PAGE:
National Institute of Allergies and Infectious Diseases (NIAID) director Dr. Anthony Fauci recently said that all states should institute these orders.

Reynolds's response was...telling.

After calling stay-at-home orders a "divisive issue," the governor said:

"I would say that maybe [Fauci] doesn't have all the information"

Fauci has quickly become one of the most notable figures in the pandemic's response, and one of the few officials in President Donald Trump's virus task force that Americans widely trust to deliver accurate information. He's been an integral part of curbing health crises from the HIV/AIDS epidemic in the United States to Avian Flu to H1N1 and more.

If Fauci doesn't have all the information, then the country is—for lack of a better word—completely screwed.

People were appalled at the governor's defense.





It's safe to say that Fauci has more information and experience in these situations than any governor in the nation—including Reynolds.



The death toll in the United States from the virus recently surpassed 6000.

Information saves lives. Ignorance endangers them.

Win McNamee/Getty Images

In the face of the global pandemic that's killed over 5000 Americans, President Donald Trump is still expressing reluctance to employ federal powers to assist states hardest hit by the virus.

Among the most urgent of obstacles some governors are facing is a shortage of crucial medical equipment—including ventilators—often needed to treat the highly contagious respiratory virus.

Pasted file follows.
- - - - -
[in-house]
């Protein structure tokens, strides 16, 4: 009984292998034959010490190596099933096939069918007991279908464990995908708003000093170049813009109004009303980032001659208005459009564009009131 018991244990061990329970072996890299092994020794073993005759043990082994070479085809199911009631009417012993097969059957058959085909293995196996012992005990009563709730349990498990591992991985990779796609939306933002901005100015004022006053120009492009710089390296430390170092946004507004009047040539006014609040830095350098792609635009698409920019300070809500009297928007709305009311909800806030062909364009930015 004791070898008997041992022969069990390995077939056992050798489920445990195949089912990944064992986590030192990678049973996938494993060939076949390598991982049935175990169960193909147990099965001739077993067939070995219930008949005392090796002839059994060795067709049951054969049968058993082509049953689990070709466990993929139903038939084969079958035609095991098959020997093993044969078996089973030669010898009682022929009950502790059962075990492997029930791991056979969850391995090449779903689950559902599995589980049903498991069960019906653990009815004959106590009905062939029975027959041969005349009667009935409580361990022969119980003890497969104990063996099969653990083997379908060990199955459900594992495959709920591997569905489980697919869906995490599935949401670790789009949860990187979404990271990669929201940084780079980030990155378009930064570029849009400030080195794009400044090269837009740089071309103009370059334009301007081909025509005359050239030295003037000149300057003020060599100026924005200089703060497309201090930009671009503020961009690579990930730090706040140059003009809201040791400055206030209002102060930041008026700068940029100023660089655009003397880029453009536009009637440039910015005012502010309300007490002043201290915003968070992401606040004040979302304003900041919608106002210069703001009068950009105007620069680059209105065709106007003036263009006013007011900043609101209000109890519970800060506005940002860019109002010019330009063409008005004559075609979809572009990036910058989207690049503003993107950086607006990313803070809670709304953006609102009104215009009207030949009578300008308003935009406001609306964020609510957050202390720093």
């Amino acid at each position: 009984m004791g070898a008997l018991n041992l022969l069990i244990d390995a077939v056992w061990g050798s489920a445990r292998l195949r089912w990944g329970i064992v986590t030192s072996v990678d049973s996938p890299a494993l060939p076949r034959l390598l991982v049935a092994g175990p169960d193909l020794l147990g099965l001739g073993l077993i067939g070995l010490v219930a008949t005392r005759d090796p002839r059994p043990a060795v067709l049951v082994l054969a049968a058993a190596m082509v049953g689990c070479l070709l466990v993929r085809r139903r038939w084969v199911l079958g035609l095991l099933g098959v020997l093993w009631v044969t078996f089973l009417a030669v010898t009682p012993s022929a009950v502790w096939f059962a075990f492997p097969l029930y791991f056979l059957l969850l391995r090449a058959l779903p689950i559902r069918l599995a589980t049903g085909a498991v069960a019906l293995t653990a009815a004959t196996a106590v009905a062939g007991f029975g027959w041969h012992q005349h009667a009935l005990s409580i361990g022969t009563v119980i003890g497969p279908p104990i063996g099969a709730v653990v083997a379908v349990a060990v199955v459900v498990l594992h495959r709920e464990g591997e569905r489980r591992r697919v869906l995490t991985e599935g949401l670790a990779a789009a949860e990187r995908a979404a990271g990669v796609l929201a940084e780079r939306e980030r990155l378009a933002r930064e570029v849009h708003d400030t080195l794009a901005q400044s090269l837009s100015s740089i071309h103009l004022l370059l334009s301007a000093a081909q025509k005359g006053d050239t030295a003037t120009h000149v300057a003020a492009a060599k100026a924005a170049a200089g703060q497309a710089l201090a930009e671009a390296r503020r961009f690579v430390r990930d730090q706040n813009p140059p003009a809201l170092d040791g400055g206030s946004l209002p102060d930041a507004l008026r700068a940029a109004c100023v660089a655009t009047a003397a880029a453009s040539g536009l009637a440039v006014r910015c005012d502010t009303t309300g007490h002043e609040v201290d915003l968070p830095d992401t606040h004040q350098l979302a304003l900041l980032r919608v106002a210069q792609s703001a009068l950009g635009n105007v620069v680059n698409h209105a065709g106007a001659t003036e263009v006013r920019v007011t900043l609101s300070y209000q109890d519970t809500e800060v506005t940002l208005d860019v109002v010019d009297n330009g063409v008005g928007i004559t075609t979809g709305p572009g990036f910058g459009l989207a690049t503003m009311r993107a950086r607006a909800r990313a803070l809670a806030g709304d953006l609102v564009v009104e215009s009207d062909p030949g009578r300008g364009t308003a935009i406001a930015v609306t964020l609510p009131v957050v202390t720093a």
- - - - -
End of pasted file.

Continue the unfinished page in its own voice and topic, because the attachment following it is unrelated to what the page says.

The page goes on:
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Mark Makela/Getty Images

The respiratory virus that's ballooned into a global pandemic and brought daily life in the United States to a halt has carried another chilling side effect with it.

Because the virus originated in Wuhan, China, anti-Chinese hysteria has sprouted up across the country. These racist flames have only been stoked by President Donald Trump, whose insistence on calling it "Chinese virus" corresponded with an uptick in hate crimes and harassment of Asian Americans across the across the United States, regardless of their country of origin or ancestry.

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Samuel Corum/Getty Images // SAUL LOEB/AFP via Getty Images

Even in the face of a national health crisis that threatens hundreds of thousands of American lives, President Donald Trump has consistently signaled that he's incapable of rising to the urgency of the moment, choosing instead to pick fights with governors over Twitter and to brag about the ratings of his press briefings.

That string of behavior continued with a letter to Senate Minority Leader Chuck Schumer (D-NY), which read more like one of the President's Twitter screeds than a letter from the President of the United States.

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U.S. Navy

The internet is flooded with messages of support for Navy Captain Brett Crozier, who commands the 5000 person crew of the Roosevelt, an aircraft carrier that was recently forced to dock in Guam.

Crozier sent a letter to the Navy this week begging for additional supplies and resources to aid the 93 people on the Roosevelt who tested positive for the virus that's become a global pandemic, as well as facilities for the additional 1000 people who need to be quarantined.